to everyone. [ID: nL6E8IC75U]
Gabrielle Gauthey, a former telecoms regulator in France who
now works at Alcatel-Lucent, argues governments have a role to
play in enabling adequate broadband coverage.
"Many telcos just don't have the money to invest the sums
that are needed," said Gauthey. "It's a massive effort not
unlike electrifying a whole country."
A network spin-off could help Telecom Italia reach its debt
reduction targets and cut its 30.4 billion euro debt pile - and
the operator seems to be seriously considering the idea. In a
recent presentation to investors at a Sanford Bernstein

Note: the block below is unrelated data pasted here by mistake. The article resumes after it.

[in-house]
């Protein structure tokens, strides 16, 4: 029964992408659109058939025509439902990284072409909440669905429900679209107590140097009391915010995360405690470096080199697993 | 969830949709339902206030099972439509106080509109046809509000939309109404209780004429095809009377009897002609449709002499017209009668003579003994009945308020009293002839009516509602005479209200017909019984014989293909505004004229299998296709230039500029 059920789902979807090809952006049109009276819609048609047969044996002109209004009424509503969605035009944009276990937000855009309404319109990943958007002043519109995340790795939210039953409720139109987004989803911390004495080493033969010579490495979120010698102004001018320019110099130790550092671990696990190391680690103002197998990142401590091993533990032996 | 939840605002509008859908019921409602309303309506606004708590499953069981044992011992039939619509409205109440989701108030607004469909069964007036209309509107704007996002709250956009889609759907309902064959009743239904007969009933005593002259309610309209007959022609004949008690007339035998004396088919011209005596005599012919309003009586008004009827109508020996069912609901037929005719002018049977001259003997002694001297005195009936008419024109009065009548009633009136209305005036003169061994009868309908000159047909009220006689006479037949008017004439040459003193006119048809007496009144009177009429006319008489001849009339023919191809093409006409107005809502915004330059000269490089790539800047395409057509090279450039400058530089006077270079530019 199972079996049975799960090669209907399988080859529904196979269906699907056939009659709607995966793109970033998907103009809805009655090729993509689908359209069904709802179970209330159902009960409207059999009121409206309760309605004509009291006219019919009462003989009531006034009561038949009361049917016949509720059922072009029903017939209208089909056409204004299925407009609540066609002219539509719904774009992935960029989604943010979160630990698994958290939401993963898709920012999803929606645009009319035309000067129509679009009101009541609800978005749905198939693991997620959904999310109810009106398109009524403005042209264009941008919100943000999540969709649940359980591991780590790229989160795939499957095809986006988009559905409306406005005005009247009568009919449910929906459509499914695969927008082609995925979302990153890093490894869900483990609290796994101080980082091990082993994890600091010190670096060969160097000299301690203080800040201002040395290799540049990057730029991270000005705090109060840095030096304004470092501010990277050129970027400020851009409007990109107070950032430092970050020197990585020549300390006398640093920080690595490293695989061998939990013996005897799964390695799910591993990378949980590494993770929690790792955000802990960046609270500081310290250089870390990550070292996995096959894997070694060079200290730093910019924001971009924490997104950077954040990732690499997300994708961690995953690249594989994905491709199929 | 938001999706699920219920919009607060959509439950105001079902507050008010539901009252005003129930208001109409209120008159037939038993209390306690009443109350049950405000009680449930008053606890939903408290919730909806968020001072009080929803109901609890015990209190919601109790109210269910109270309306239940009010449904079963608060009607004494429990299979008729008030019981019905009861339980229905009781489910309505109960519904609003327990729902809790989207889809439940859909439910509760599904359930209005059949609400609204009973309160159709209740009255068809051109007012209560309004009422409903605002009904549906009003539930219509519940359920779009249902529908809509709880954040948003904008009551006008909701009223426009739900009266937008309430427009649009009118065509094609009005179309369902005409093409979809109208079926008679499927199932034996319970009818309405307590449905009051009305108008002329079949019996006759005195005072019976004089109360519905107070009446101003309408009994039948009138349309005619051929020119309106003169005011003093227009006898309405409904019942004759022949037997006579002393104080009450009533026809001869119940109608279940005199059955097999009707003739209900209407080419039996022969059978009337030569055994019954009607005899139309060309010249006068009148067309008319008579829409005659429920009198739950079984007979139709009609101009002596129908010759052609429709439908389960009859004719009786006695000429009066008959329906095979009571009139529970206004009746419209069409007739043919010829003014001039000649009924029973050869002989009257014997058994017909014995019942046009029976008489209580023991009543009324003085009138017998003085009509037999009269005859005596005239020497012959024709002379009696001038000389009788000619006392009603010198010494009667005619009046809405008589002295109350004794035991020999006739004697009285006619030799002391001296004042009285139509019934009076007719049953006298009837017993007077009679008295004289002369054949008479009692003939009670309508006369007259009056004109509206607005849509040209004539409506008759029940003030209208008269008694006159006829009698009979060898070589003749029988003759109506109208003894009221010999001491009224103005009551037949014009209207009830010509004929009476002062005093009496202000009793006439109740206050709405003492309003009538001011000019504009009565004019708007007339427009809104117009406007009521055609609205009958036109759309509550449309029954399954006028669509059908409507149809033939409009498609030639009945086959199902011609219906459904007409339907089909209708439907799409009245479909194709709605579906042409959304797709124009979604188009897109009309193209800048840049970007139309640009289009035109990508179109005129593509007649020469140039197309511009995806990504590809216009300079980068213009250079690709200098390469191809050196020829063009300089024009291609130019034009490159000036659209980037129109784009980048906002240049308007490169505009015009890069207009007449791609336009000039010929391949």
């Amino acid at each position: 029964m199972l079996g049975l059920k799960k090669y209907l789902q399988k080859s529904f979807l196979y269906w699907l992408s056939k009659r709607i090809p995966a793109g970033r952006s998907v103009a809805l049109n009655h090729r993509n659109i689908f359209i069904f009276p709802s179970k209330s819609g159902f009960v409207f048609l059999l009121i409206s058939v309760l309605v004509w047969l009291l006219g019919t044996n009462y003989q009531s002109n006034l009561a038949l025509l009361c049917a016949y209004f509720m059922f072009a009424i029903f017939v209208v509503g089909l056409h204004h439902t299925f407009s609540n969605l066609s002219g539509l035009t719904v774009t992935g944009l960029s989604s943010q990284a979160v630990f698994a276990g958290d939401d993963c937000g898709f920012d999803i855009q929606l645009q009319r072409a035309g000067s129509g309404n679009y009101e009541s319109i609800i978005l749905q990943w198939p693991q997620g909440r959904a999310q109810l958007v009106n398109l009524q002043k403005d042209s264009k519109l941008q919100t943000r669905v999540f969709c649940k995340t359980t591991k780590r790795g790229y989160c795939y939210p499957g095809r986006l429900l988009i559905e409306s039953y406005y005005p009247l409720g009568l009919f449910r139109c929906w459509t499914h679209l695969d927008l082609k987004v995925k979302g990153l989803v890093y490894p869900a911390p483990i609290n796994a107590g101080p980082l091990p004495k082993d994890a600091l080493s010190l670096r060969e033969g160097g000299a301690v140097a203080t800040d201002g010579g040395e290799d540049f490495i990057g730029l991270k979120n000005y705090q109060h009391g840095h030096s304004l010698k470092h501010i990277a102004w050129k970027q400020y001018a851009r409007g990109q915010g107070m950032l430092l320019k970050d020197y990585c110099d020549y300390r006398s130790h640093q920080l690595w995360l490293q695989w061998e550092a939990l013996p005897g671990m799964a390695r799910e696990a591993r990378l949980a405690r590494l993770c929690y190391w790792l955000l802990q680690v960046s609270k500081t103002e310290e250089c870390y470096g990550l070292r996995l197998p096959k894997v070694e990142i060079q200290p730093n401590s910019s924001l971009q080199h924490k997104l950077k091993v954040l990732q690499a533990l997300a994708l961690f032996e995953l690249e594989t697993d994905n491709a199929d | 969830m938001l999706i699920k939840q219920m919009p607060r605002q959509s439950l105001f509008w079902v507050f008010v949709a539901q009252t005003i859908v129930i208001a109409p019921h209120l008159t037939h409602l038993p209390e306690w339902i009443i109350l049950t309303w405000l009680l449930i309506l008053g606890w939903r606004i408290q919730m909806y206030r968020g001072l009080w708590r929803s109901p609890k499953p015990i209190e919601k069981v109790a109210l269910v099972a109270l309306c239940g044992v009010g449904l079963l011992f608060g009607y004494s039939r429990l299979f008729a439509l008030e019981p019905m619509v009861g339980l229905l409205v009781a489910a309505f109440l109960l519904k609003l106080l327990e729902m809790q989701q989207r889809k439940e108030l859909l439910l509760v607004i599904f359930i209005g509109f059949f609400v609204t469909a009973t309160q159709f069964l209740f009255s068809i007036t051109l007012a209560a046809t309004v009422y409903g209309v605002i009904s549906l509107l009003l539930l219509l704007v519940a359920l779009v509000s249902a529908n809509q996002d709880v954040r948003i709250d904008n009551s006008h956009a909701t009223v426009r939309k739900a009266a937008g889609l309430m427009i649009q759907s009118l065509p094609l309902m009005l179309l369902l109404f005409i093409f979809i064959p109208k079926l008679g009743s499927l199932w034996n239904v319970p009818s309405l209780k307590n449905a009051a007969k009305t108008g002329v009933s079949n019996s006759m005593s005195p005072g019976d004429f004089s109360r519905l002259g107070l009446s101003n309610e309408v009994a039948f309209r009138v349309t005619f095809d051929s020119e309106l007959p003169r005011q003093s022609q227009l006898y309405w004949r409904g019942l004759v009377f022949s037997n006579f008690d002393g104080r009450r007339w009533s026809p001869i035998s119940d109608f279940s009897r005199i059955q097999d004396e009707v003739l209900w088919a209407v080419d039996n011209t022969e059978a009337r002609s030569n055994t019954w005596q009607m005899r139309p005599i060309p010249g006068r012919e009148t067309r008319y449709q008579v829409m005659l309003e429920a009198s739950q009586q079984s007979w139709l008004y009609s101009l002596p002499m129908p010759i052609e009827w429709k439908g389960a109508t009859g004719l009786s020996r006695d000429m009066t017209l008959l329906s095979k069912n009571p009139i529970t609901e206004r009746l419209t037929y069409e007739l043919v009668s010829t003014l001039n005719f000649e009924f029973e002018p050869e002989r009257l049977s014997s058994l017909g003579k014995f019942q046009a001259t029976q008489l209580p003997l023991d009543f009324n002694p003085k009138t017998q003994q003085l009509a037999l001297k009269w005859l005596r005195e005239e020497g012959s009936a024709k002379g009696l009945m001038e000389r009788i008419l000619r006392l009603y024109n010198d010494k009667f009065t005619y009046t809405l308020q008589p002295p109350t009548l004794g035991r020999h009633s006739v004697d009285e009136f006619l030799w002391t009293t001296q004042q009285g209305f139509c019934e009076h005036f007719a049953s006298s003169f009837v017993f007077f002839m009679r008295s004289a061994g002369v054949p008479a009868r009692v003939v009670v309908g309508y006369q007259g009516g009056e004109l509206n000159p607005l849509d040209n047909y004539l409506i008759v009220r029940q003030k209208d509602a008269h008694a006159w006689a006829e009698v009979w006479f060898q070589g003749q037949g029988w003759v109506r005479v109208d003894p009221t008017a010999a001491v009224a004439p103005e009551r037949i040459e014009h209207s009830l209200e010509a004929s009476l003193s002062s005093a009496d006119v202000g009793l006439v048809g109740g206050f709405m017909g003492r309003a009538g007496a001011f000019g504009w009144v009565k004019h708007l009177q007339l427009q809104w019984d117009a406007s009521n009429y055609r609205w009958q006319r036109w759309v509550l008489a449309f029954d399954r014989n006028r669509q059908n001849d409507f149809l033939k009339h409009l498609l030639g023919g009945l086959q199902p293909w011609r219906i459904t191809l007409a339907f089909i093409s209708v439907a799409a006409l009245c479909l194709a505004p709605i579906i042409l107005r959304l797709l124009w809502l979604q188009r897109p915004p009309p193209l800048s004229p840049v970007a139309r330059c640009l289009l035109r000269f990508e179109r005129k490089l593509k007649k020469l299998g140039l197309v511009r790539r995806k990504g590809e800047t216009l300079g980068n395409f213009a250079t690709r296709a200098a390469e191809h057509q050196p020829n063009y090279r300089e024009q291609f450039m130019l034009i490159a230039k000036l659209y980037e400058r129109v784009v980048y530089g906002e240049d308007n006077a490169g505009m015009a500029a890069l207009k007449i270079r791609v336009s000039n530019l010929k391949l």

conference, Telecom Italia said the rewards of a separating out
its fixed network now outweighed the risks.
A banker close to Telecom Italia put the probability of the
group going through with the spin-off at 70 percent, and two
other banking sources say the company is considering appointing
two banks to advise it on the mechanics.
A decision can't come soon enough for businessmen like Siro
Badon, who owns a business in a shoe manufacturing district near
Venice where local companies export 92 percent of the 20 million
pairs of shoes made every year.
"Some companies in our district work with brands like Louis
Vuitton and Armani with stylists in Paris and all over the
world. Imagine the huge damage it causes not being able to
communicate swiftly," Badon said.
"Sometimes I feel we are carrying an old country on our
shoulders. I wait and hope."